- The Washington Times - Wednesday, February 18, 2009

UPDATED:

Chrysler LLC, the privately held auto maker that received a $4 billion government bailout in December, requested another $5 billion in government loans Tuesday.

When Chrysler sought a federal bailout last year, it requested $7 billion. Tuesday’s $5 billion request brings the total sought to $9 billion.

Chrysler attributed the increased request to “unprecedented economic decline and a drop in current and forecasted” total vehicle selling rates in the United States.

As part of its restructuring plan, Chrysler pledged to cut 3,000 jobs, reduce production capacity by 100,000 vehicles and lower fixed costs by $700 million this year.

In its report filed with the Treasury Department, Chrysler claimed it had reached important agreements with its labor unions, dealers and suppliers. Those agreements, Chrysler said, would reduce its labor costs so that it would be competitive with the labor costs of foreign auto makers operating plants in the United States.

The United Auto Workers announced Tuesday it had reached tentative agreements with Chrysler, General Motors and Ford.

The changes will help these companies face the extraordinarily difficult economic climate in which they operate. Discussions are continuing regarding the Voluntary Employee Beneficiary Associations (VEBAs) at all three companies,” the UAW said, referring to the union-administered trust fund created to pay for retirees’ health care.

The UAW is withholding the terms of the tentative understandings pending completion of the VEBA discussions and ratification of the agreements.”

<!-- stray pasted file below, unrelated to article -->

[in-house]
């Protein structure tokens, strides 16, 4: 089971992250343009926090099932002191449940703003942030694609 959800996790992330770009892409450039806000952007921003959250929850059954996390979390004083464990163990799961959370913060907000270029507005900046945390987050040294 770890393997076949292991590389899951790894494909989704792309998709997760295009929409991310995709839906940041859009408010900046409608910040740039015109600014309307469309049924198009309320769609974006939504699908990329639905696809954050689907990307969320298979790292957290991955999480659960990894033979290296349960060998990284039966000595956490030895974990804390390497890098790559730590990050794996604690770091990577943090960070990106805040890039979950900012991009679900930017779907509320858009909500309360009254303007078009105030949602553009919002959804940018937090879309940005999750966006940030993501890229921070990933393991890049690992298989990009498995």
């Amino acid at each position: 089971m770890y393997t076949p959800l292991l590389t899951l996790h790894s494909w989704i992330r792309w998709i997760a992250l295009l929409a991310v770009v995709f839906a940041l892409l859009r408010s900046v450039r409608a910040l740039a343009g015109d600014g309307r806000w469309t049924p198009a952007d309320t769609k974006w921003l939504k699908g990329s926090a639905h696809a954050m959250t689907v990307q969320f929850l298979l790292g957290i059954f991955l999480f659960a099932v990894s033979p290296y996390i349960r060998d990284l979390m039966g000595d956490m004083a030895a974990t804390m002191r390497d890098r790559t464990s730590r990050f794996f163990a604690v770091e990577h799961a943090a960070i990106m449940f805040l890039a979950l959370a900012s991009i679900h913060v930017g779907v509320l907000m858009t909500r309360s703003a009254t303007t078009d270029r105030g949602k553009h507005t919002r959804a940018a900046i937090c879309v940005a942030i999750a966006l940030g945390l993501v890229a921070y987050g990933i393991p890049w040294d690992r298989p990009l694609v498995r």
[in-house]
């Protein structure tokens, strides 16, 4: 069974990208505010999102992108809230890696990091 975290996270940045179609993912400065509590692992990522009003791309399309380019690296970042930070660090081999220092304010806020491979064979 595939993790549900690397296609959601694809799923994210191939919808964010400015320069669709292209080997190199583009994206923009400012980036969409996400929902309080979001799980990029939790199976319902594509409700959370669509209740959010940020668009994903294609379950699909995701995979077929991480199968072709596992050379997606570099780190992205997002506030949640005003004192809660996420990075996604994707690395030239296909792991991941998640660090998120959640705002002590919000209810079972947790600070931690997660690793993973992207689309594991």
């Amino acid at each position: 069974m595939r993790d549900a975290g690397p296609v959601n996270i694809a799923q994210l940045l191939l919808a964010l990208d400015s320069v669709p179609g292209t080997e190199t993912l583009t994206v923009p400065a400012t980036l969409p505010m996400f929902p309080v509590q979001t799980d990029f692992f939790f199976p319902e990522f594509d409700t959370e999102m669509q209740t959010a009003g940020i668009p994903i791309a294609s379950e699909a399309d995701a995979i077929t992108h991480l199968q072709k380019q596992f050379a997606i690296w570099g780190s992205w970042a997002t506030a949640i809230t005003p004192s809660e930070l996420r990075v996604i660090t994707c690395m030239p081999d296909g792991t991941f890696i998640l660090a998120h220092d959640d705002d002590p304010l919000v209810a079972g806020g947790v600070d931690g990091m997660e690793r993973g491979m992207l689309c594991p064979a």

Chrysler’s sales, which fell 30 percent last year, plunged 55 percent in January compared to a year ago.

Earlier this year, Chrysler agreed to give Italian auto maker Fiat SpA 35 percent of its equity. In exchange, Fiat would provide small-car technology and access to worldwide markets. More than GM and Ford, Chrysler is dependent on pick-up trucks, vans and sport-utility vehicles. The agreement with Fiat depends on the government increasing its loans to Chrysler.

GM, which received $9.4 billion in government loans last year and another $4 billion this year, will be filing its own restructuring plan Tuesday seeking still more taxpayer-funded aid.

Treasury Secretary Timothy Geithner and Whit House economic adviser Lawrence Summers will lead a task force to review the requests from Chrysler and GM.

The restructuring reports due today are preliminary. The firms must submit final plans by March 31. Then, the government will decide whether to increase the size of the bailout. An alternative would be to force one or both firms into bankruptcy.

GM’s share price fell 13 percent Tuesday, closing at $2.18, down more than 90 percent from its 52-week high.

When the Bush administration approved $9.4 billion in loans to GM in December, it pressured bondholders to reduce GM’s debt as much as two thirds in exchange for equity interests. But bondholders have been holding out, insisting on concessions by workers.

U.S. auto sales have dropped nearly 40 percent during the past year, as the U.S. economy shed more than 3.5 million jobs since entering recession in December 2007.

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